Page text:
Today I can read books about an illness professionals now recognize, called borderline personality disorder. In hindsight I can see how my BPD parent is a lot like a drunk because of this illness, but without alcohol as the direct cause.
Just as with alcoholism, denial is one of the chief symptoms of this family disease of [emotional illness]. My BPD parent was adamant that there was no illness, and blamed me for the problem; in other families all the problems might be blamed on the BPD family member. Today's reading explains the reason for both denial and blame: "Because we alone can't defeat this disease, so we invent ways to survive the constant crises, broken promises and embarrassments." We cope by assigning blame to people or denying that the problem exists.
Reproach is talked about in our reading, too. Instead of reproach about the errors I've made before I knew there was a name for our problem, I need to look back at the me that did use denial and or blame with compassion. It helps me also to have compassion for my siblings, my non-BPD parent and my as-yet-undiagnosed BPD suffering parent.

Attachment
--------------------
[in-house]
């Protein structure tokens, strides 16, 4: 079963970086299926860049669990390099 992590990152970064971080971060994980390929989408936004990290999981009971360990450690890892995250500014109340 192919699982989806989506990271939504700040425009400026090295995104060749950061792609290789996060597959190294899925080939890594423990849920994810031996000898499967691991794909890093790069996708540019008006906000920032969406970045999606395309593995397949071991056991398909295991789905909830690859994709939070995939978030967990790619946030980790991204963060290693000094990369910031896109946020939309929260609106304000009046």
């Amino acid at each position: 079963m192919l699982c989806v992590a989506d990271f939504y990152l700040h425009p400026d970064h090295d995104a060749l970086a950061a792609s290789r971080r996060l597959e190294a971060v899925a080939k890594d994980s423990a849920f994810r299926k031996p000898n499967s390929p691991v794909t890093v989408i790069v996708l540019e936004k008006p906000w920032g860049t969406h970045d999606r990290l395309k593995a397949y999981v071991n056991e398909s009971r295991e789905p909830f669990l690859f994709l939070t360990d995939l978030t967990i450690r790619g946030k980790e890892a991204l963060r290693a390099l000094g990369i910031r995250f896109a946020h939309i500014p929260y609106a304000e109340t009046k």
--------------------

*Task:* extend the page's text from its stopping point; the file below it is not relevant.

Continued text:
"At all times I have done the best I was able to do. If my only way to cope with a difficult situation was to deny it, I can look back with compassion to that person who saw no better option at the time. I can forgive myself and count my blessings for having come so far since then."
I can use compassionate reproach constructively to prevent future regret, by keeping an eye out for things I can change today.
What I appreciate about being in the Al-anon fellowship is that I find ways to cope that really work.
"With the support of other members, and with tools and principles that offer direction [and structure], we become able to face what is really going on. We go beyond mere survival and begin to live again."
Regret is insight that comes a day too late.~Anon
Let me stop chasing missed trains!